K Mardi, J Sharma
breast, carcinoma, cystic hypersecretory carcinoma, cystic hypersecretory hyperplasia, neoplasms
K Mardi, J Sharma. Invasive Cystic Hypersecretory Ductal Carcinoma Of Breast: A Rare Case Report. The Internet Journal of Pathology. 2007 Volume 7 Number 1.
Cystic hypersecretory ductal carcinoma (CHC) of the breast, first described in 1984, is a rare variant of ductal carcinoma. This report describes one such grossly and microscopically distinctive multicystic form of invasive duct carcinoma of the breast. Only 8 such cases have been reported in the literature so far. The importance of correct diagnosis of this potentially aggressive lesion is emphasized. The differential diagnosis of breast lesions with predominantly cystic growth pattern is discussed in detail.
Cystic hypersecretory lesions of the breast are rare and comprise of a spectrum of pathologic lesions including cystic hypersecretory hyperplasia (CHH), atypical CHH, and cystic hypersecretory carcinoma (CHC)1,2. After the initial report of CHH and CHC, the entire spectrum of lesions were described by Guerry et al in 19883. Among these, the invasive cystic hypersecretory carcinoma is the rarest, with only eight cases being reported so far. The unique morphological features of this rare entity has prompted us to present this case report.
A 45-year-old woman presented with a palpable mass in her left breast. On clinical examination the mass was about 2x2cm in size, soft in consistency. USG showed a cystic and lobulated mass. FNA of the breast lump was performed and was reported as duct cell carcinoma of the breast. Modified radical mastectomy of the left breast was conducted.
Gross pathologic examination of the specimen revealed multiple cystic areas filled with thick gelatinous grey white to greenish coloured secretions. These cysts varied from 0.5 to 3cm in diameter. Some of the cysts were showing irregular grey white solid areas in the adjascent breast parenchyma
Microscopically these cysts comprised of dilated ducts containing thyroid colloid like eosinophilic secretions. The homogenous secretions retracted from the lining epithelim, producing scalloped margins. The cyst lining epithelium showed variable patterns. The lining of the cysts in most areas showed proliferative change ranging from atypical hyperplasia to intraductal carcinoma of micropapillary type. The lining of the cysts in some areas was flat to cuboidal and was devoid of atypia. The intraductal component was accompanied by an invasive component with solid nests and tubules of high grade carcinoma. Histochemical staining for cyst secretions were positive for PAS and alcian blue.The case was diagnosed as invasive cystic hypersecretory carcinoma. The three axillary lymph nodes also showed metastatic deposits.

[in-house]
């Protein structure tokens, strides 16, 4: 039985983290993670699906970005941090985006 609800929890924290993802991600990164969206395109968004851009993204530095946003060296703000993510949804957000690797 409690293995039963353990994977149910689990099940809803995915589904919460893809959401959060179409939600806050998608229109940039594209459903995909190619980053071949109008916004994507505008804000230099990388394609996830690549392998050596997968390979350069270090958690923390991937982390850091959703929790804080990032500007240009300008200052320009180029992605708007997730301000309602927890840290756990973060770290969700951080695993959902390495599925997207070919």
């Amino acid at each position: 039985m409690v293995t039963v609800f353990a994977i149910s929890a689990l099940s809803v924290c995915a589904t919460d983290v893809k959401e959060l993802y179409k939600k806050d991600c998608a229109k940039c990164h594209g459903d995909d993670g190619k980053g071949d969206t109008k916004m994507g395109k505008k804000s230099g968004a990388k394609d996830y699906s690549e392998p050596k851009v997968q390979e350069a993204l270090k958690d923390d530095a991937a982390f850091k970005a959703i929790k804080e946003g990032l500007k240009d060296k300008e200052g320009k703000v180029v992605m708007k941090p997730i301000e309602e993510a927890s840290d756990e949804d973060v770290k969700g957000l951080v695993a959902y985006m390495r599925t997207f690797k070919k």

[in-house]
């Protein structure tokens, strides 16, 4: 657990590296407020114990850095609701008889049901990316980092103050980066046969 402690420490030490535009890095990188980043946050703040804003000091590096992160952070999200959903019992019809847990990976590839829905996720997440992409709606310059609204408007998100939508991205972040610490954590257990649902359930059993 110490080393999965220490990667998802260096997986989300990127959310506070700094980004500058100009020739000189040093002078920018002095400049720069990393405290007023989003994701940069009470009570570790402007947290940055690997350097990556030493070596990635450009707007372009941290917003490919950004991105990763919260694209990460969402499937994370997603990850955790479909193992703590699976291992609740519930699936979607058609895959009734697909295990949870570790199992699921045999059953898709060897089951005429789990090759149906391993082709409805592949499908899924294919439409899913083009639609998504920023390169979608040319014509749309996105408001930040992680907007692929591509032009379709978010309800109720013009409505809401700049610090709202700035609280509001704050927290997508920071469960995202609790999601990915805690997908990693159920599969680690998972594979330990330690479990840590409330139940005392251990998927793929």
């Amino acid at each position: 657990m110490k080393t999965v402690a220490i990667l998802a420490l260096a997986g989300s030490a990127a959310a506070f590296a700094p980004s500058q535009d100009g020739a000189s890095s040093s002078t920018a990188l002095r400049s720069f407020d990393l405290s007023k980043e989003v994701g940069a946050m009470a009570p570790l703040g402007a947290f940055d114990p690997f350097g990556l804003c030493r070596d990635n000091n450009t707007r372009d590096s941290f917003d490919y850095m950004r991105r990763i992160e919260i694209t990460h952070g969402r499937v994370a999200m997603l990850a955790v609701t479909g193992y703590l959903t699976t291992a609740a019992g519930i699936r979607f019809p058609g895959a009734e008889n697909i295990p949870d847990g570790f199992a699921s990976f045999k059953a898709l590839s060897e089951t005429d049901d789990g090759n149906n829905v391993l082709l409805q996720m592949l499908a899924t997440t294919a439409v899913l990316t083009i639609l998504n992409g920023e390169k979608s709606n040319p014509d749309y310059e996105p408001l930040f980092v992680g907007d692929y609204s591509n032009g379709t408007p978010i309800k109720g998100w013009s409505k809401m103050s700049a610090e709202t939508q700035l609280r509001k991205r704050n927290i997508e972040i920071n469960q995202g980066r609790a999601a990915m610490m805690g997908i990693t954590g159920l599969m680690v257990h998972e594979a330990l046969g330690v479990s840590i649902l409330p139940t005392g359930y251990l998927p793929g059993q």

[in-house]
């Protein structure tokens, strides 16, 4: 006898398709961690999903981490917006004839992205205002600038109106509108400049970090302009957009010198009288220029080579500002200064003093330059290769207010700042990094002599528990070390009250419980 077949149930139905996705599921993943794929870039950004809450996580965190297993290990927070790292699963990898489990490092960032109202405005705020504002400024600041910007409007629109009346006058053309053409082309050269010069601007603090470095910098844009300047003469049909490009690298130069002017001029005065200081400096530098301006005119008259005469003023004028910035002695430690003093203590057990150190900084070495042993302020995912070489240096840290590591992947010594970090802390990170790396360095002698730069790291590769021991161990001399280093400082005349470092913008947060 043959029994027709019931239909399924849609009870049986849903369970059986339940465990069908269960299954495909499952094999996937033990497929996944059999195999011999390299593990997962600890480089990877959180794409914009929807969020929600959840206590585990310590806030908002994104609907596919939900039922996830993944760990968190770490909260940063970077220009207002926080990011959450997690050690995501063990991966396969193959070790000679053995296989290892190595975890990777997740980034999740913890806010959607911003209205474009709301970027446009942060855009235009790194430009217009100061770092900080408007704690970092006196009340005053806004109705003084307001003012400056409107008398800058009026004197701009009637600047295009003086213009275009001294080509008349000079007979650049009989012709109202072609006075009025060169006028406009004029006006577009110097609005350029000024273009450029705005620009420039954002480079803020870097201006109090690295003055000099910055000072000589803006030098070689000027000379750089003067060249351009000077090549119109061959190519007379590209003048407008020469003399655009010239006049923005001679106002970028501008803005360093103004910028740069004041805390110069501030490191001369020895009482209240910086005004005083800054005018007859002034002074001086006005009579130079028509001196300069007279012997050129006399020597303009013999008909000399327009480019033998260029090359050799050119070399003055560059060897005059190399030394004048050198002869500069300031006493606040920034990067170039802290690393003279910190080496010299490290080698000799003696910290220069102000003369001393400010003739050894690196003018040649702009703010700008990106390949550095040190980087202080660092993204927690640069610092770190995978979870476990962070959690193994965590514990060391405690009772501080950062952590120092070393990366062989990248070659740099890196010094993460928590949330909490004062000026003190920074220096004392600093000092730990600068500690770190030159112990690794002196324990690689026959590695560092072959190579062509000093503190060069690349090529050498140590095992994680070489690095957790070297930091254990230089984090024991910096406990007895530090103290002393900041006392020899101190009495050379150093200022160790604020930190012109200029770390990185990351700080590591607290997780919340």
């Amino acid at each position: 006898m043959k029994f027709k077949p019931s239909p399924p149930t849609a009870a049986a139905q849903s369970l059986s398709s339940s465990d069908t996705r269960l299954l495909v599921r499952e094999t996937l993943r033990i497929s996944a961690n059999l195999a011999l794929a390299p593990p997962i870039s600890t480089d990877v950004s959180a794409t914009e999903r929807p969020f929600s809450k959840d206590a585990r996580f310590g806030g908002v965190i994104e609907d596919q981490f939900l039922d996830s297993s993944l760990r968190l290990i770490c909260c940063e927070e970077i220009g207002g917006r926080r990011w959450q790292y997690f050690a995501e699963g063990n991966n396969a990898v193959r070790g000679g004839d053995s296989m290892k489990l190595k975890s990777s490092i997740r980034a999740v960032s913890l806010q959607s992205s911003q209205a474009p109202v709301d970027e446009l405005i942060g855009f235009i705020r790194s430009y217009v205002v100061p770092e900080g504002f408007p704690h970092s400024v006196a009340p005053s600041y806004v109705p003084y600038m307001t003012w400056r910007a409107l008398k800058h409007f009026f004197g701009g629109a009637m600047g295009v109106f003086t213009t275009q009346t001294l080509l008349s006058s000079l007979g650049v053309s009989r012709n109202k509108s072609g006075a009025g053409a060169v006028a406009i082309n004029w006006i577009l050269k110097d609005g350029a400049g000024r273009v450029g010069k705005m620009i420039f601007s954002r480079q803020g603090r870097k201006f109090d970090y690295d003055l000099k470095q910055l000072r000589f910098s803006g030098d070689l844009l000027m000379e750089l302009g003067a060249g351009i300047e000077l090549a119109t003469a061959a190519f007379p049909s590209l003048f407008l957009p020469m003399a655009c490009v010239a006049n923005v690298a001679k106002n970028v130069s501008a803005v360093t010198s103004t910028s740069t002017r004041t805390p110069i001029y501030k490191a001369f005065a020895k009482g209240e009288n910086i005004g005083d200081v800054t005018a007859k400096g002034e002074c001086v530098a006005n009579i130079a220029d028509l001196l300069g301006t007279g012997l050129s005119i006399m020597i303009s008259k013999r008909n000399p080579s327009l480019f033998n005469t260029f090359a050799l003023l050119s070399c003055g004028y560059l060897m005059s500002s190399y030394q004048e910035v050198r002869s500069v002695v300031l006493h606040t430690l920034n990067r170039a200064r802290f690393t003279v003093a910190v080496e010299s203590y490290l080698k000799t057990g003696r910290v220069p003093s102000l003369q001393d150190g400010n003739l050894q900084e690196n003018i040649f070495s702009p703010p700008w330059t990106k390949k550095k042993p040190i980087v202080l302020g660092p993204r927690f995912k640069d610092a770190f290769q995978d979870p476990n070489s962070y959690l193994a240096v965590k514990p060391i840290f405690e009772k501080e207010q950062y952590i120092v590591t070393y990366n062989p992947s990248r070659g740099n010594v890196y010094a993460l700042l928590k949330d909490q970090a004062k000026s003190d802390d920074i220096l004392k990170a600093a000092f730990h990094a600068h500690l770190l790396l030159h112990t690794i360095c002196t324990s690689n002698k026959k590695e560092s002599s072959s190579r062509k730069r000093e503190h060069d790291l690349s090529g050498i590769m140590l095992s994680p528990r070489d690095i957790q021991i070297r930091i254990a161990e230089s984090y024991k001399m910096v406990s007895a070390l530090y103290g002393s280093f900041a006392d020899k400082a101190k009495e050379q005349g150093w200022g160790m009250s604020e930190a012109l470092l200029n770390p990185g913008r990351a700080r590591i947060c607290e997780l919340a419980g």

Cystic hypersecretory lesions of the breast are rare. These breast lesions encompass a spectrum of pathologic lesions including cystic hypersecretory hyperplasia (CHH), atypical CHH, and cystic hypersecretory carcinoma (CHC). Only seven cases of invasive CHC have been reported in the literature so far1.
In 1984, Rosen and Scott1 defined cystic hypersecretory carcinoma as a subtype of intraductal carcinoma of the breast. The unique morphologic features of cystic hypersecretory carcinoma are marked secretory activity of a thyroid colloid–like substance and cyst formation lined by pseudostratified to micropapillary epithelium.1,2 Cystic hypersecretory carcinoma is differentiated from cystic hypersecretory hyperplasia by a micropapillary cyst lining with cytologic atypia. If no cytologic atypia is present and the epithelium is flat or cuboidal, the lesion is characterized as cystic hypersecretory hyperplasia.1,2,3 Invasion is heralded by solid nests of invasive carcinoma and is usually poorly differentiated with no hypersecretory characteristics. Extravasation of cyst material into the stroma does not indicate invasion.1,2,,3
Differential diagnosis for hypersecretory carcinoma includes benign fibrocystic disease, hypersecretory hyperplasia, juvenile papilloma, juvenile secretory carcinoma, and mucinous carcinoma.1 Benign disease can be differentiated by thorough sampling for foci with micropapillary protrusions and atypia. Extensive papillary protrusions in cysts in young patients may be mistaken for papilloma; however, the typical eosinophilic secretions of hypersecretory lesions are not seen in papillomas. Juvenile secretory carcinoma contains vacuolated cytoplasm and more bubbly secretions, which are not features of hypersecretory carcinoma. Mucinous carcinoma will also show bubbly secretions, which are rather pale and noneosinophilic and which do not show linear cracking artifacts. Histochemical stains are of limited value for differential diagnosis; carcinoembryonic antigen and ?-lactalbumin may or may not be positive in hypersecretory carcinoma. Staining of secretions in lining cells as well as cyst lumens will be negative for thyroglobulin, and may be useful if metastatic thyroid carcinoma is included in the differential diagnosis. Staining of secretions with mucicarmine is typically positive in cyst lining cells with cytoplasmic clearing near the luminal surface. Mucicarmine-positive staining is not found in the bulk of the secretions within the cysts.
Invasive CHC tends to have aggressive behavior. Review of 33 cases of cystic hypersecretory carcinoma, including the current case, indicate that only 9 cases presented with invasive disease5. Two of these cases had positive nodes and 2 had distal metastases. Longer follow-up and study of additional cases will be necessary to determine if this lesion has distinctive clinical characteristics.